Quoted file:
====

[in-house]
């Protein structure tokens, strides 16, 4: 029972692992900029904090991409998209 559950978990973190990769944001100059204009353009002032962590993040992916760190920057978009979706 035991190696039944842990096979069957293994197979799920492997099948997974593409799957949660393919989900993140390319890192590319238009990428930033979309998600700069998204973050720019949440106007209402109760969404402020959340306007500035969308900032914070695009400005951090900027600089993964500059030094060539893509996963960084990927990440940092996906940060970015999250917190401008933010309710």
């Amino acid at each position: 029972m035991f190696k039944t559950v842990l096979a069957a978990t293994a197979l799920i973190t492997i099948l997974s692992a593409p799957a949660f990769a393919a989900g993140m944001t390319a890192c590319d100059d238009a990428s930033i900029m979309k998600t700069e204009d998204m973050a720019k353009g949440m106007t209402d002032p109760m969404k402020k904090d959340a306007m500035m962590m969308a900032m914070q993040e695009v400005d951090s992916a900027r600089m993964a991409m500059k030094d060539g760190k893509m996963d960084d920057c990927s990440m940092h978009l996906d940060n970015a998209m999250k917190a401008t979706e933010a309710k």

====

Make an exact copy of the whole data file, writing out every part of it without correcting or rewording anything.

[in-house]
């Protein structure tokens, strides 16, 4: 029972692992900029904090991409998209 559950978990973190990769944001100059204009353009002032962590993040992916760190920057978009979706 035991190696039944842990096979069957293994197979799920492997099948997974593409799957949660393919989900993140390319890192590319238009990428930033979309998600700069998204973050720019949440106007209402109760969404402020959340306007500035969308900032914070695009400005951090900027600089993964500059030094060539893509996963960084990927990440940092996906940060970015999250917190401008933010309710």
């Amino acid at each position: 029972m035991f190696k039944t559950v842990l096979a069957a978990t293994a197979l799920i973190t492997i099948l997974s692992a593409p799957a949660f990769a393919a989900g993140m944001t390319a890192c590319d100059d238009a990428s930033i900029m979309k998600t700069e204009d998204m973050a720019k353009g949440m106007t209402d002032p109760m969404k402020k904090d959340a306007m500035m962590m969308a900032m914070q993040e695009v400005d951090s992916a900027r600089m993964a991409m500059k030094d060539g760190k893509m996963d960084d920057c990927s990440m940092h978009l996906d940060n970015a998209m999250k917190a401008t979706e933010a309710k």